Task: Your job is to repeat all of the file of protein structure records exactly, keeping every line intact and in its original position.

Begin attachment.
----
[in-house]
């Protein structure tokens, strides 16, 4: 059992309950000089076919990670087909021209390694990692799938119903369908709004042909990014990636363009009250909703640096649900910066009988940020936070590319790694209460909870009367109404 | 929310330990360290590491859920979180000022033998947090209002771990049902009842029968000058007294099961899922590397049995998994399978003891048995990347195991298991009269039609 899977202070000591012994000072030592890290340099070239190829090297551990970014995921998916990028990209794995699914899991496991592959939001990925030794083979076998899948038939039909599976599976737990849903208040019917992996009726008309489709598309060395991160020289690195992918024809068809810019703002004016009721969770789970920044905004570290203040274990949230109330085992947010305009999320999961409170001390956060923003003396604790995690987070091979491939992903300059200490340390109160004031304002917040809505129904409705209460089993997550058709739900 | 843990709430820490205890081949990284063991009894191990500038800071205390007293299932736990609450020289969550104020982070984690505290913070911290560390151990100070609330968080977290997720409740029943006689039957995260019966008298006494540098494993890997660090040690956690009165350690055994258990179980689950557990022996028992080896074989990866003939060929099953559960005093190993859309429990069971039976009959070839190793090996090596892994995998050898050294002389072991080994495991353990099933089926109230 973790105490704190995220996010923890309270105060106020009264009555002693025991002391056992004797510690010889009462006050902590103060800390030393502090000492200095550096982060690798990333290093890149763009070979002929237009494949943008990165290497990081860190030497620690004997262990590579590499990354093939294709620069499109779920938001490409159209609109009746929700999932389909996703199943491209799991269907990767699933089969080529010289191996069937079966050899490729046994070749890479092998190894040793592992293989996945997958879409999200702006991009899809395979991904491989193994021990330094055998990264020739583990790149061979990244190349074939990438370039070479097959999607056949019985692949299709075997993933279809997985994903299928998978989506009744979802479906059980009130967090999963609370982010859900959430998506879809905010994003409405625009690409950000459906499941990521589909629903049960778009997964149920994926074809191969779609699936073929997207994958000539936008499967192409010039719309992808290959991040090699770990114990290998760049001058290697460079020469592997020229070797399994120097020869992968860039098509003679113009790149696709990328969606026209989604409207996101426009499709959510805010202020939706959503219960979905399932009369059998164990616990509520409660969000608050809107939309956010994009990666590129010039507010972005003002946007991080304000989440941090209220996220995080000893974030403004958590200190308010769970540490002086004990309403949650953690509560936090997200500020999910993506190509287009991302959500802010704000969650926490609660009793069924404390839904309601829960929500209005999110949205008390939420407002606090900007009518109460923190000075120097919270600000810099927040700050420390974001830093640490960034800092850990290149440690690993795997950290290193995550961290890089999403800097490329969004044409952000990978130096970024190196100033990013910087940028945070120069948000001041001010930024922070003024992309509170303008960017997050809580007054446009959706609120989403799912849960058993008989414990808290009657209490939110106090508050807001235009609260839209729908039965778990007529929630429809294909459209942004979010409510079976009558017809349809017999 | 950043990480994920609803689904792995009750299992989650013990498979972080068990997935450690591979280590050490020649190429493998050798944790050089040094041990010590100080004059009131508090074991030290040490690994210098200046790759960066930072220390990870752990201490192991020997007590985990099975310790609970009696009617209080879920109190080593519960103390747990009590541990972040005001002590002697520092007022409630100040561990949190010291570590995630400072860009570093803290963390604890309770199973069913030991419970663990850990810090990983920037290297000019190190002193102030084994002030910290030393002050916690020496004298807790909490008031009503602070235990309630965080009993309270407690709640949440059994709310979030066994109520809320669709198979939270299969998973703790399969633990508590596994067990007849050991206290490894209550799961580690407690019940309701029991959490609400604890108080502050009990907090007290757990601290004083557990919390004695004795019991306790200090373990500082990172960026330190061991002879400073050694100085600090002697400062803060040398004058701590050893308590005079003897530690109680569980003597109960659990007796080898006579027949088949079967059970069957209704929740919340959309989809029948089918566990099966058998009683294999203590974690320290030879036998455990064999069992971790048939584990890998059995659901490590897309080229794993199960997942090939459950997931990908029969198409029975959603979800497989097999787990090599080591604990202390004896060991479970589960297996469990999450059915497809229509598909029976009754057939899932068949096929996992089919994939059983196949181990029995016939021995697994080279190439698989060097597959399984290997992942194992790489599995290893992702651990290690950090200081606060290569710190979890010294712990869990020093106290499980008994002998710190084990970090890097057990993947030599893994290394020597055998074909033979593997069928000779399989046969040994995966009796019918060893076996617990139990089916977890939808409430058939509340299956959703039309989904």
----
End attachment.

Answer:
[in-house]
């Protein structure tokens, strides 16, 4: 059992309950000089076919990670087909021209390694990692799938119903369908709004042909990014990636363009009250909703640096649900910066009988940020936070590319790694209460909870009367109404 | 929310330990360290590491859920979180000022033998947090209002771990049902009842029968000058007294099961899922590397049995998994399978003891048995990347195991298991009269039609 899977202070000591012994000072030592890290340099070239190829090297551990970014995921998916990028990209794995699914899991496991592959939001990925030794083979076998899948038939039909599976599976737990849903208040019917992996009726008309489709598309060395991160020289690195992918024809068809810019703002004016009721969770789970920044905004570290203040274990949230109330085992947010305009999320999961409170001390956060923003003396604790995690987070091979491939992903300059200490340390109160004031304002917040809505129904409705209460089993997550058709739900 | 843990709430820490205890081949990284063991009894191990500038800071205390007293299932736990609450020289969550104020982070984690505290913070911290560390151990100070609330968080977290997720409740029943006689039957995260019966008298006494540098494993890997660090040690956690009165350690055994258990179980689950557990022996028992080896074989990866003939060929099953559960005093190993859309429990069971039976009959070839190793090996090596892994995998050898050294002389072991080994495991353990099933089926109230 973790105490704190995220996010923890309270105060106020009264009555002693025991002391056992004797510690010889009462006050902590103060800390030393502090000492200095550096982060690798990333290093890149763009070979002929237009494949943008990165290497990081860190030497620690004997262990590579590499990354093939294709620069499109779920938001490409159209609109009746929700999932389909996703199943491209799991269907990767699933089969080529010289191996069937079966050899490729046994070749890479092998190894040793592992293989996945997958879409999200702006991009899809395979991904491989193994021990330094055998990264020739583990790149061979990244190349074939990438370039070479097959999607056949019985692949299709075997993933279809997985994903299928998978989506009744979802479906059980009130967090999963609370982010859900959430998506879809905010994003409405625009690409950000459906499941990521589909629903049960778009997964149920994926074809191969779609699936073929997207994958000539936008499967192409010039719309992808290959991040090699770990114990290998760049001058290697460079020469592997020229070797399994120097020869992968860039098509003679113009790149696709990328969606026209989604409207996101426009499709959510805010202020939706959503219960979905399932009369059998164990616990509520409660969000608050809107939309956010994009990666590129010039507010972005003002946007991080304000989440941090209220996220995080000893974030403004958590200190308010769970540490002086004990309403949650953690509560936090997200500020999910993506190509287009991302959500802010704000969650926490609660009793069924404390839904309601829960929500209005999110949205008390939420407002606090900007009518109460923190000075120097919270600000810099927040700050420390974001830093640490960034800092850990290149440690690993795997950290290193995550961290890089999403800097490329969004044409952000990978130096970024190196100033990013910087940028945070120069948000001041001010930024922070003024992309509170303008960017997050809580007054446009959706609120989403799912849960058993008989414990808290009657209490939110106090508050807001235009609260839209729908039965778990007529929630429809294909459209942004979010409510079976009558017809349809017999 | 950043990480994920609803689904792995009750299992989650013990498979972080068990997935450690591979280590050490020649190429493998050798944790050089040094041990010590100080004059009131508090074991030290040490690994210098200046790759960066930072220390990870752990201490192991020997007590985990099975310790609970009696009617209080879920109190080593519960103390747990009590541990972040005001002590002697520092007022409630100040561990949190010291570590995630400072860009570093803290963390604890309770199973069913030991419970663990850990810090990983920037290297000019190190002193102030084994002030910290030393002050916690020496004298807790909490008031009503602070235990309630965080009993309270407690709640949440059994709310979030066994109520809320669709198979939270299969998973703790399969633990508590596994067990007849050991206290490894209550799961580690407690019940309701029991959490609400604890108080502050009990907090007290757990601290004083557990919390004695004795019991306790200090373990500082990172960026330190061991002879400073050694100085600090002697400062803060040398004058701590050893308590005079003897530690109680569980003597109960659990007796080898006579027949088949079967059970069957209704929740919340959309989809029948089918566990099966058998009683294999203590974690320290030879036998455990064999069992971790048939584990890998059995659901490590897309080229794993199960997942090939459950997931990908029969198409029975959603979800497989097999787990090599080591604990202390004896060991479970589960297996469990999450059915497809229509598909029976009754057939899932068949096929996992089919994939059983196949181990029995016939021995697994080279190439698989060097597959399984290997992942194992790489599995290893992702651990290690950090200081606060290569710190979890010294712990869990020093106290499980008994002998710190084990970090890097057990993947030599893994290394020597055998074909033979593997069928000779399989046969040994995966009796019918060893076996617990139990089916977890939808409430058939509340299956959703039309989904």